When the Cascadia Sustainability Field School visited Vancouver (in May, 2014) we had a chance to reflect on the variety of ways “sustainability” is imagined.
Our first foray into the city was a downtown walking tour lead by well- known Vancouver urban superstar, former city counselor etc. Gord Price. For Gord, sustainability represented a formidable challenge for a city that was founded on movement (of goods, information and people) and the exploitation of resources. Vancouver, it could be said, was about exploiting the hell out of heaven.
Gord Price chatting with students in a Yaletown Park.
But, in our grappling with “sustainability”, Gord wanted us to move beyond a fixation on the language of “limits” and indignation with “greedy developers”. Instead, he wanted us to look at the regulatory context – the insidious “rules” - within which development took place.
Gord’s main concern and interest in sustainability focused on efforts to constrain automobility to address climate change (not to mention building a more convivial city). Gord described climate change as a big, nasty gorilla that was more and more difficult to ignore.
For him, Vancouver was already as active as any city in working to attracting more people to live downtown – offering “density with amenity”. In turn these efforts were insidiously changing transportation habits, reducing greenhouse gas emissions and creating vibrant places Jane Jacobs might celebrate.
Traversing a pedestrian greenway that ran on top of an underground parking garage in Yaletown, Gord reasoned that developers could actually be made into allies pushing for changes to rules with respect to parking allotment for downtown developments. Developers don’t want to pay the millions of dollars to blast and to build such infrastructure. Without claiming to be “green” the emerging downtown work-live-play environment could shift (and empirically had shifted) behaviours around car ownership.
To demonstrate his point that dense downtown living had great benefits, Gord lectured to us on a quiet road in the West End where cyclists and pedestrians far outnumbered cars.
The next morning we met with UBC sustainability guru John Robinson for a tour of the Centre for Interactive Research in Sustainability – a celebrated green building on campus. Just like Gord, John argued that we (who want to see a more sustainable direction) should move away from focusing on limits, reducing, sacrificing and focus more on creative action that improves human and ecological well-being. John termed this approach – regenerative sustainability.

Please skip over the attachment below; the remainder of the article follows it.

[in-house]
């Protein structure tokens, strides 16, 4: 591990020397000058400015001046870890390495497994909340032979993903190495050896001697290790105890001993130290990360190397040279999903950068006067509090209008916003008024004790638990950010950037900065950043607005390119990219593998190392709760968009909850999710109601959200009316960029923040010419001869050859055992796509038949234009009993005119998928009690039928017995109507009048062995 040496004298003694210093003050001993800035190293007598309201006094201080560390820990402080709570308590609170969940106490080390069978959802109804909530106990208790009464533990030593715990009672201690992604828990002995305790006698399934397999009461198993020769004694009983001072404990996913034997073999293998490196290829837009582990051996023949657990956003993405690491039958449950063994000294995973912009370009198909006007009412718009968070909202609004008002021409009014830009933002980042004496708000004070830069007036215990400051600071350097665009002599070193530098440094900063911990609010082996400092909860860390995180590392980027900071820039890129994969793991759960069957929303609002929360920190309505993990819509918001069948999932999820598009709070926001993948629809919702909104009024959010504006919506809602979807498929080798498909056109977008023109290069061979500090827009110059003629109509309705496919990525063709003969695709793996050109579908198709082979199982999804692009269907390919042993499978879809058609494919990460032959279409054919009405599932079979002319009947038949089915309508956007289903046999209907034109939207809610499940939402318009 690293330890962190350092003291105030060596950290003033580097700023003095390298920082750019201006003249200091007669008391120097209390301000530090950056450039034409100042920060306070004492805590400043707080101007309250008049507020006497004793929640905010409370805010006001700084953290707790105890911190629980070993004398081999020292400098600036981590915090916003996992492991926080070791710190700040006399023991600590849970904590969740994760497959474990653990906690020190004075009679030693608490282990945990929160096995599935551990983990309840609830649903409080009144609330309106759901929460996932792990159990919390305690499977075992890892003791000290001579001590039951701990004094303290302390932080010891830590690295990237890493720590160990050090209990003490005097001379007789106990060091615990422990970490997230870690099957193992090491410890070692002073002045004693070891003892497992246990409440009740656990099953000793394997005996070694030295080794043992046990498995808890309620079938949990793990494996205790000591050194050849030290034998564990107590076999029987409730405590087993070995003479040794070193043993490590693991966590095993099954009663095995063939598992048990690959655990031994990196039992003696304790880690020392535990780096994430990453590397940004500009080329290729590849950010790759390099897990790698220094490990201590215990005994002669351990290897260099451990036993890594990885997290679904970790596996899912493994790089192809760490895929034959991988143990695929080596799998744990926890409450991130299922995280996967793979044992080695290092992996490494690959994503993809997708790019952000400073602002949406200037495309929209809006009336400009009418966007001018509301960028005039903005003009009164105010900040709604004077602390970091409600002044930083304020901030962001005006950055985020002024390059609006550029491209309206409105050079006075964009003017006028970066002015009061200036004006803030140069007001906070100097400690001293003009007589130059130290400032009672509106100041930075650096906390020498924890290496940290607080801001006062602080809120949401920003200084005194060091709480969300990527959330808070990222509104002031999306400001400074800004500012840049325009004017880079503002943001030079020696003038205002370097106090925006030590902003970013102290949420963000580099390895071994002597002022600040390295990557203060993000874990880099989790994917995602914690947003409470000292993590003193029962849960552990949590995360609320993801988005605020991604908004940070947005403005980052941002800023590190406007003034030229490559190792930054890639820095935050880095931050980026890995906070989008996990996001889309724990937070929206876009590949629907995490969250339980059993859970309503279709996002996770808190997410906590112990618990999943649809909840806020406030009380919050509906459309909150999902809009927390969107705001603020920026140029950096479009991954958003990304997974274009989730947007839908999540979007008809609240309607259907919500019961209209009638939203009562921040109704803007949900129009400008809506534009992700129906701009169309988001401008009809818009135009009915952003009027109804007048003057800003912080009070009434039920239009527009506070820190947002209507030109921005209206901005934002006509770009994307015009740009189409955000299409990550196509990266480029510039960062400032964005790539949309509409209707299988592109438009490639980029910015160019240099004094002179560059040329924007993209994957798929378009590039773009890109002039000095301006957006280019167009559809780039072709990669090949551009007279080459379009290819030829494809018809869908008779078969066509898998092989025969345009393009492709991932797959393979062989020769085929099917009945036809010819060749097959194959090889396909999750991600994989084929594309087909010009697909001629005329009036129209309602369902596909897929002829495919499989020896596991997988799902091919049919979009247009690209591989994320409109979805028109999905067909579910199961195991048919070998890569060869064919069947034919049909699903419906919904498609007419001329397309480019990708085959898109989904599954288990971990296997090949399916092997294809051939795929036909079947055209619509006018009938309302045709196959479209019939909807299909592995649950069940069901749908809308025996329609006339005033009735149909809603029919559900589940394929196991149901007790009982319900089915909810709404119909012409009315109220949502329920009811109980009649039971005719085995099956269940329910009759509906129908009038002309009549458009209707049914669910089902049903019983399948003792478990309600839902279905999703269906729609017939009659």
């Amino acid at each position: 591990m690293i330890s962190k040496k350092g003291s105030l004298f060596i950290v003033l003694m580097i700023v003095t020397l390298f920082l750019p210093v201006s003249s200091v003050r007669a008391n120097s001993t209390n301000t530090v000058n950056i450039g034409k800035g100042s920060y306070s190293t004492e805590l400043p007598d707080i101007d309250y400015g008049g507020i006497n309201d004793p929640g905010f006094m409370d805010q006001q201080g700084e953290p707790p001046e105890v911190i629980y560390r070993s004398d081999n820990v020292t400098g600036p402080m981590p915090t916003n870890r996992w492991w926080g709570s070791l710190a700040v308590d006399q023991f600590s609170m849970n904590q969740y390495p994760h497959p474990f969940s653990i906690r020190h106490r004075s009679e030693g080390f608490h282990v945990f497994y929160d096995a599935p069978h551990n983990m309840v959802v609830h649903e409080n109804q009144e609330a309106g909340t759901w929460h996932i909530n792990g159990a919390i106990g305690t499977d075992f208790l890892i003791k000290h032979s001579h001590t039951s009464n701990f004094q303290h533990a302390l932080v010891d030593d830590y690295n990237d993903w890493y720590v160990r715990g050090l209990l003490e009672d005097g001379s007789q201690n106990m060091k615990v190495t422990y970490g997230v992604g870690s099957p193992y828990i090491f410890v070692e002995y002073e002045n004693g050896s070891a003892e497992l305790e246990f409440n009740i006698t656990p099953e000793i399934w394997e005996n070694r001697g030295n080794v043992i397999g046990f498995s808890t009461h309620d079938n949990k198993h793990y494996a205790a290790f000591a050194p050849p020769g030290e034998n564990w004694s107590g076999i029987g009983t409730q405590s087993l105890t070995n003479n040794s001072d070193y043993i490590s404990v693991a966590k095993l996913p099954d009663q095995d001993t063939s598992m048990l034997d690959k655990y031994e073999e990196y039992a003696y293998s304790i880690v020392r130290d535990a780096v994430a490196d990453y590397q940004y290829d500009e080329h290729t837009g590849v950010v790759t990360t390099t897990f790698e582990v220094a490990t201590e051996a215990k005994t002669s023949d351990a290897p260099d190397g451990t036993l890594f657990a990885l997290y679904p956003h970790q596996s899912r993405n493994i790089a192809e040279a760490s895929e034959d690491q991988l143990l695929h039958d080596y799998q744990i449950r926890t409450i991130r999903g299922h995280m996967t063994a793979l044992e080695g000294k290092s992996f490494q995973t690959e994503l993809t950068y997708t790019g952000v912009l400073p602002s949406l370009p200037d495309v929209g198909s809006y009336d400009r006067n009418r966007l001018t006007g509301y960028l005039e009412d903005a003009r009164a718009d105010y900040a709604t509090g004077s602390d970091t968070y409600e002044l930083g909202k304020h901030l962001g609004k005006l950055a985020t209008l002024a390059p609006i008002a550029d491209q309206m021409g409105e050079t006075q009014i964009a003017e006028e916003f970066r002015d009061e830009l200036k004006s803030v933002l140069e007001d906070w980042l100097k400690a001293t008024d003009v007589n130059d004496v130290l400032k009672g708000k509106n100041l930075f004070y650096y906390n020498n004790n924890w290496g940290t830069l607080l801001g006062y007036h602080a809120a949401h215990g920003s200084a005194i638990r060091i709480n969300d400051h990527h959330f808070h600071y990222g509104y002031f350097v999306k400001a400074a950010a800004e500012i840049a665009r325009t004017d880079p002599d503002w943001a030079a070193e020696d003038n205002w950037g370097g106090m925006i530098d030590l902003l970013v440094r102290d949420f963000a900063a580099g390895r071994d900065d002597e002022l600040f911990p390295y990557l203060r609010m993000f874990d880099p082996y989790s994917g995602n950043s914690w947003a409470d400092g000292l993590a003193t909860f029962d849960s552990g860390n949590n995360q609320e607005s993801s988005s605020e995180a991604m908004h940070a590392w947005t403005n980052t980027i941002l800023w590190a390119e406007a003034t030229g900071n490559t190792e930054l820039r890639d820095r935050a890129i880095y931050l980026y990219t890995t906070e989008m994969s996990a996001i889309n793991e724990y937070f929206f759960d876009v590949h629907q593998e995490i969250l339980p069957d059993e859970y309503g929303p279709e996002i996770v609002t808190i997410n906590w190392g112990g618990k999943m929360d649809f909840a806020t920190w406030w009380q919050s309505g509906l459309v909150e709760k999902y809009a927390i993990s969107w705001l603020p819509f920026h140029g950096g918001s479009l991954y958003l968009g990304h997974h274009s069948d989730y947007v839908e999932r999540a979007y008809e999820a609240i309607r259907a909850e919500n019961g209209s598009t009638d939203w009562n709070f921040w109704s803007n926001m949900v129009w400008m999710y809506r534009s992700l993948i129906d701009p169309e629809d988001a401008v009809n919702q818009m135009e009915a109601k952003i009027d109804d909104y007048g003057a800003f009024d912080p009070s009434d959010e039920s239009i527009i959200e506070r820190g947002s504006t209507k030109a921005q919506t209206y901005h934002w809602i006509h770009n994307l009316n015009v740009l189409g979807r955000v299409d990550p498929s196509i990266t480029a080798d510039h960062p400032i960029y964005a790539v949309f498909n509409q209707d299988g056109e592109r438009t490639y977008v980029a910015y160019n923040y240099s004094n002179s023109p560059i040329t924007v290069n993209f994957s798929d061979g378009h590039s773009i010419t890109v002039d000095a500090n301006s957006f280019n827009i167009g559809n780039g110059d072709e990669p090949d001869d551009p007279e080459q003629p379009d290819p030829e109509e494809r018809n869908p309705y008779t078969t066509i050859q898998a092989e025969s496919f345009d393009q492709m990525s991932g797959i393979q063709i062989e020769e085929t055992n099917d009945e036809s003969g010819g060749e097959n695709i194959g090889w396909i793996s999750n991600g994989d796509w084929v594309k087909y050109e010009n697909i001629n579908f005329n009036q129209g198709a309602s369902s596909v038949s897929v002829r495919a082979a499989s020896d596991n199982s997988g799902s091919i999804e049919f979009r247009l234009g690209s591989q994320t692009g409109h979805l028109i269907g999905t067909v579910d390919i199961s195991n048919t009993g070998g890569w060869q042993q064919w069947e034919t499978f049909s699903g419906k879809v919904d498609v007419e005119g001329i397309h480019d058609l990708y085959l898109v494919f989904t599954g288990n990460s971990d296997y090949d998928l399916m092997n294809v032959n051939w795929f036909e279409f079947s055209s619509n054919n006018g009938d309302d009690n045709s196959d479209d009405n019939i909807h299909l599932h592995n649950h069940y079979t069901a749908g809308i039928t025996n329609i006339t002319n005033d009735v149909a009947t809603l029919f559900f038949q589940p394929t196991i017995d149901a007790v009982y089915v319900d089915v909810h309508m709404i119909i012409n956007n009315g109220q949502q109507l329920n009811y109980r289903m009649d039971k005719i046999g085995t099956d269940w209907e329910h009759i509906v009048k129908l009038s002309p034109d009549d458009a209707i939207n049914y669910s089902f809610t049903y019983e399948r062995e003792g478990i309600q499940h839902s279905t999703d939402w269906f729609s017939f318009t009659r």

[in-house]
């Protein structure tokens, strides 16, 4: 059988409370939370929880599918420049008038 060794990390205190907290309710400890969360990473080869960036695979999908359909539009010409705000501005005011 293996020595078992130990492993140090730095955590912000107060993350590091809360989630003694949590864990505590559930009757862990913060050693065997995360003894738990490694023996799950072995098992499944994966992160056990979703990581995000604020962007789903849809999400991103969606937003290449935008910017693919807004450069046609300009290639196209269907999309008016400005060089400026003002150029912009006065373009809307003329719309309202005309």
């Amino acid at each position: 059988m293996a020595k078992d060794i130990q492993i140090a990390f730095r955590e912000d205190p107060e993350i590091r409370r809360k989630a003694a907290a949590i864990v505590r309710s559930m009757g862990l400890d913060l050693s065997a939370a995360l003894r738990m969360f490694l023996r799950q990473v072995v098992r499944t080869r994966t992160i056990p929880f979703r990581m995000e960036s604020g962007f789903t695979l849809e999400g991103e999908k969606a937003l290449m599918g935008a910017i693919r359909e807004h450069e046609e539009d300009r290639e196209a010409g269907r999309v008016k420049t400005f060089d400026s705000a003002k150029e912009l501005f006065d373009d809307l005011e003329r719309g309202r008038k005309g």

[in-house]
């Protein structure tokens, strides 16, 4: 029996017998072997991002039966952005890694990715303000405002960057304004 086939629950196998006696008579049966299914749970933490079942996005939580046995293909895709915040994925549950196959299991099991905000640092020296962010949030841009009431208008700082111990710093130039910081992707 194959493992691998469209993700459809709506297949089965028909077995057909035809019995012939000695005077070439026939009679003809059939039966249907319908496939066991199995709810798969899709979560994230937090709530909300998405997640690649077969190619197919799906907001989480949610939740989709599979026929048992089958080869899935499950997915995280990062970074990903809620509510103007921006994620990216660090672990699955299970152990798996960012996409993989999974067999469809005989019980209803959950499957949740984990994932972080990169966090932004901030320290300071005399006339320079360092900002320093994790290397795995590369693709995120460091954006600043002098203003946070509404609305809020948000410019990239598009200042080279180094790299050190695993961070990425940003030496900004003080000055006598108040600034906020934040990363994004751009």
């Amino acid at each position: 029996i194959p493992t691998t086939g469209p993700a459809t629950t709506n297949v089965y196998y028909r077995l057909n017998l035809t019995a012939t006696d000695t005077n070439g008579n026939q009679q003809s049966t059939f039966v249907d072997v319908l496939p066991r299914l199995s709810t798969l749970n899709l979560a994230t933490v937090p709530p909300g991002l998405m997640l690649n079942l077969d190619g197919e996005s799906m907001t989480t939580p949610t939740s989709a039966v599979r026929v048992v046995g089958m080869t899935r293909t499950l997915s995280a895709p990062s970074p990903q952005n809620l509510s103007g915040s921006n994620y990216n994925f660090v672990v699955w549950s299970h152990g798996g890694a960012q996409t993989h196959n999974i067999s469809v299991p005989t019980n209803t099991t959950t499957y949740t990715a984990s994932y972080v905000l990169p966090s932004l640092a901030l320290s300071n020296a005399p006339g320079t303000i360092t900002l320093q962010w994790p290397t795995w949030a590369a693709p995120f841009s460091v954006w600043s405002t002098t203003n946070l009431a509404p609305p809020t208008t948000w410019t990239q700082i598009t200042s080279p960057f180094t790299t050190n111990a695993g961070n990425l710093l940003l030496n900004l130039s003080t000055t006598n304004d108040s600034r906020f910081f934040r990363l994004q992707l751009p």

John’s vision of sustainability went far beyond reducing emissions and staving off climate change to a wide range of other ecological and social concerns. The hopes for the CIRS building were that it would end up being a net-positive development – actually contributing to ecological and social improvements rather than just being slightly less impactful than other buildings.
John Robinson showing us how the CIRS building makes a net-zero contribution for example using rainwater and treating all waste water on site.
Interestingly John observed that the biggest barriers to sustainability were not technological or even financial – but rather “institutional”. Like Gord, John pointed to insidious rules and entrenched institutional cultures as exerting enormous inertia against change. A beautiful green roof that seemed to invite a lovely outdoor patio space was sealed off because of health regulations surrounding human proximity to “irrigated” water. Regardless of whether or not it could be proven beyond any doubt that there were no water safety concerns, this regulation ensured the door would remain locked. The building was denied “Living Building” designation because it used beetle-kill wood instead of FSC-certified “sustainable” wood despite super important ecological benefits from using the former.
That afternoon we met with architect and local resident Richard Vallee who toured us around South False Creek. While much less sensationalized that the famed Southeast False Creek (Olympic Village) or the Concord Pacific development that sprawls along the northside of Vancouver’s inner bay – False Creek – this development is quietly regarded one of the most interesting in Vancouver.
In proximity to Granville Island, the community boasts no soaring towers or shimmering glass and steel but provides a rich environment for folks of all incomes to enjoy waterfront living. Built around the beautiful, natural-feeling green space (that is actually completely contrived – i.e. built on reclaimed land) South False Creek has a school, a cooperative houseboat community and housing that is 1/3 market, 1/3 lower income rental and 1/3 coop housing. Conspicuously missing are cars – that had been relegated to the inland periphery of the development. With its commitment to housing fairness and inter-connection, perhaps nowhere else are the principles of Trudeau liberalism more readily apparent in the cultural landscape. Vallee was more reluctant to talk about “sustainability”, but he felt if we were to use the term we’d want to ensure we did not neglect the social, cultural element, Building vibrant places where people could connect (for example around a spontaneously BBQ & Beer) were the key ingredient.
While most agree that sustainability involves thinking about some kind of alignment of social, economic and ecological priorities, the concept remains anything but self-evident. Rather it is a conceptual terrain for imagining and re-imagining the future. We will keep adding to our thinking and rethinking sustainability as we continue our journey.